As a late 90s\early 2000s production, Hope Island can look archaic at times, but it’s not all bad.  On paper, the production is fine, including good video quality, camera work, and audio quality.  The soundtrack leaves something to be desired, however, and there are some dumb sound effects used throughout.  The opening sequence is long and boring, and most of the flashbacks have a very strange and almost un-watchable quality about them.  Further, the editing is pretty standard, and overall, this production is just above average.

Plot and Storyline Quality (0 points)

It’s really no surprise this vaguely Christian series on the old PAX channel didn’t get renewed.  It contains nothing creative and settles for many predictable small-town concepts, elements, subplots, characters, and tropes.  The storylines therein are very safe and pedestrian as each character fits perfectly into their molds: the main character with a secret past who comes to a new area for a new start, his obvious love interest (who doubles as the diner character) who doesn’t like him at first, the young white couple whose relationship we’re supposed to be interested in, the quirky self-seeking schemer and his clueless sidekick, and all those one-episode characters who appear only once in over twenty episodes, even though this is a tiny island with a couple hundred people on it.  Besides this, there are far too many attempts at comedy that aren’t even funny and are actually quite juvenile.  Also, there are some odd attempts at ‘edgy’ content that fall completely flat and feel out of place and desperate.  Christian themes are only used when convenient, and conflicts are easily resolved with coincidences and convenient turns.  Unfortunately, there’s not much good to note here.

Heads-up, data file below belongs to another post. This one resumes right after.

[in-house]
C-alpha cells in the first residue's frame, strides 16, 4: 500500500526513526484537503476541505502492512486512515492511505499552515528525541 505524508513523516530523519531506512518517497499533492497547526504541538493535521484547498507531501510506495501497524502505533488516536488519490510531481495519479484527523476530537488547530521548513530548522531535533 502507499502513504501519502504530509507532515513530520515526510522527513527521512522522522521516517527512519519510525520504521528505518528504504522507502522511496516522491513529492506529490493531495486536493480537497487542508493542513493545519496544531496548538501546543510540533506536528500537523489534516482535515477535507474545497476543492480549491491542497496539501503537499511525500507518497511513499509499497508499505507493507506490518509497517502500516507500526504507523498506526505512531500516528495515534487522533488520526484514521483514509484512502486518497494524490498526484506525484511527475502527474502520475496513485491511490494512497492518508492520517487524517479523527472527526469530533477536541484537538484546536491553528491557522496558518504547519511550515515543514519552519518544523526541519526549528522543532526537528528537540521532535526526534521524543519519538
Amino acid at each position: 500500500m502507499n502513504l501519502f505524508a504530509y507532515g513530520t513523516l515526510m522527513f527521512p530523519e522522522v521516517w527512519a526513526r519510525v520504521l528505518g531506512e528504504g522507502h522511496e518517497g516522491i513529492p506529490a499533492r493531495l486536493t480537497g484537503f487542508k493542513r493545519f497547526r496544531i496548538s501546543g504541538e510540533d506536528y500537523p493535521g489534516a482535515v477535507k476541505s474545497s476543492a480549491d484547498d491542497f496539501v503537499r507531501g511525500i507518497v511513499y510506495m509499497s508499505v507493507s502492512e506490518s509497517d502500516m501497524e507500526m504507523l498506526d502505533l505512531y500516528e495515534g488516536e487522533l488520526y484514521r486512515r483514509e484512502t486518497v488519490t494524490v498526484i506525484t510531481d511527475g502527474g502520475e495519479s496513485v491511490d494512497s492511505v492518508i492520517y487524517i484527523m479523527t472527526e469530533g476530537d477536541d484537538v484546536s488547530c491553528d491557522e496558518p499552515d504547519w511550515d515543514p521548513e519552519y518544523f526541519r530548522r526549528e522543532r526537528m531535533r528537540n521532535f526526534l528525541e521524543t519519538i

Acting Quality (1.5 points)

As a professional cast, these cast members are mostly fine and typical.  However, they have some odd, head-scratching moments at times.  Other times, they are too awkward, especially when they are trying too hard to be funny.  However, there are enough good moments here to make this section average.